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New York Times: “How to Be a ‘Woman Programmer'”

19WOMEN-popupThis is really thoughtful opinion piece that should be required reading for at least three reasons:

  1. Threaded throughout are wonderful nuggets that clearly differentiate “software engineering” from “coding” – nuggets such as:
  2. “The first requirement for programming is a passion for the work, a deep need to probe the mysterious space between human thoughts and what a machine can understand; between human desires and how machines might satisfy them.

    “The second requirement is a high tolerance for failure.  Programming is the art of algorithm design and the craft of debugging errant code.  In the words of the great John Backus, inventor of the Fortran programming language:  ‘You need the willingness to fail all the time.  You have to generate many ideas and then you have to work very hard only to discover that they don’t work.  And you keep doing that over and over until you find one that does work.’ …

    “According to the Bureau of Labor Statistics, women comprise 29.4 percent of people working in ‘Computer and Software,’ a subcategory of ‘Commercial Equipment.’  Since this broad (and vague) designation might include everyone from system designers to office assistants, it tells us nothing about the participation of women at the deeper technical and theoretical levels.  By ‘deeper’ I mean computer science, hardware and software engineering, the creation of operating systems and deep algorithms — in short, the levels at which the future of technology is being defined.”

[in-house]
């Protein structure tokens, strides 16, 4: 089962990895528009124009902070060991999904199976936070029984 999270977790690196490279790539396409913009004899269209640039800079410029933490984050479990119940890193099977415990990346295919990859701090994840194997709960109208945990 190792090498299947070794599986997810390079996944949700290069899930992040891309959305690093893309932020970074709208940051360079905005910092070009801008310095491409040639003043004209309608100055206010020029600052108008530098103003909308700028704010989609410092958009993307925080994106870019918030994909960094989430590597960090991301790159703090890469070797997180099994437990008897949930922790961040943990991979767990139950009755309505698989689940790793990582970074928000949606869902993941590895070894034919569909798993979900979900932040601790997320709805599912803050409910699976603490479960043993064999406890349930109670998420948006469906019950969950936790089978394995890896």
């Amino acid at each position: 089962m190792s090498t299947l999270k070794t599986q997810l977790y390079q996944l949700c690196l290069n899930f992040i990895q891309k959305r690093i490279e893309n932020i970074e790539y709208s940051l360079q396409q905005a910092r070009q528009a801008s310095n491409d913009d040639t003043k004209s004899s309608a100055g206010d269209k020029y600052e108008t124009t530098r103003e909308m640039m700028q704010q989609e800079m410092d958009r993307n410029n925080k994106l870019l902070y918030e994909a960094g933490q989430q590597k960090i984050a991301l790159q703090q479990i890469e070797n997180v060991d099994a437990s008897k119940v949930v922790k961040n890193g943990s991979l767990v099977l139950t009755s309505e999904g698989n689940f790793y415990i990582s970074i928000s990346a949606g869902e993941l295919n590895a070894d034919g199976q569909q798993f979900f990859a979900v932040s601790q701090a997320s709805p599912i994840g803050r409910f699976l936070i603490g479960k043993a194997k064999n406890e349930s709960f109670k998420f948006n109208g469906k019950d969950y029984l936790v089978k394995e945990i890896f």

3. It provides clear reminders that, despite strong efforts by many, gender bias still exists in the field, as it does in nearly all other fields – reminders such as:
  4. “At a meeting, he kept interrupting me to say, ‘Gee, you sure have pretty hair.’  By then I realized he was teaching me a great deal about computing.  It would be a complicated professional relationship, in which his occasional need for male dominance would surface.

    “So, on that day of my pretty hair, I leaned to one side and said, ‘I’m just going to let that nonsense fly over my shoulder.’  The meeting went on.  We discussed the principles of relational databases, which later led me to explore deeper reaches of programming, closer to operating systems and networks, where I would find my real passion for the work.  My leaning to one side, not confronting him, letting him be the flawed man he was, changed the direction of my technical life.”

  5. It provides some tips for surviving and surmounting – tips such as:
  6. “What will save you is tacking into the love of the work, into the desire that brought you there in the first place.  This creates a suspension of time, opens a spacious room of your own in which you can walk around and consider your response.”

    Read it here.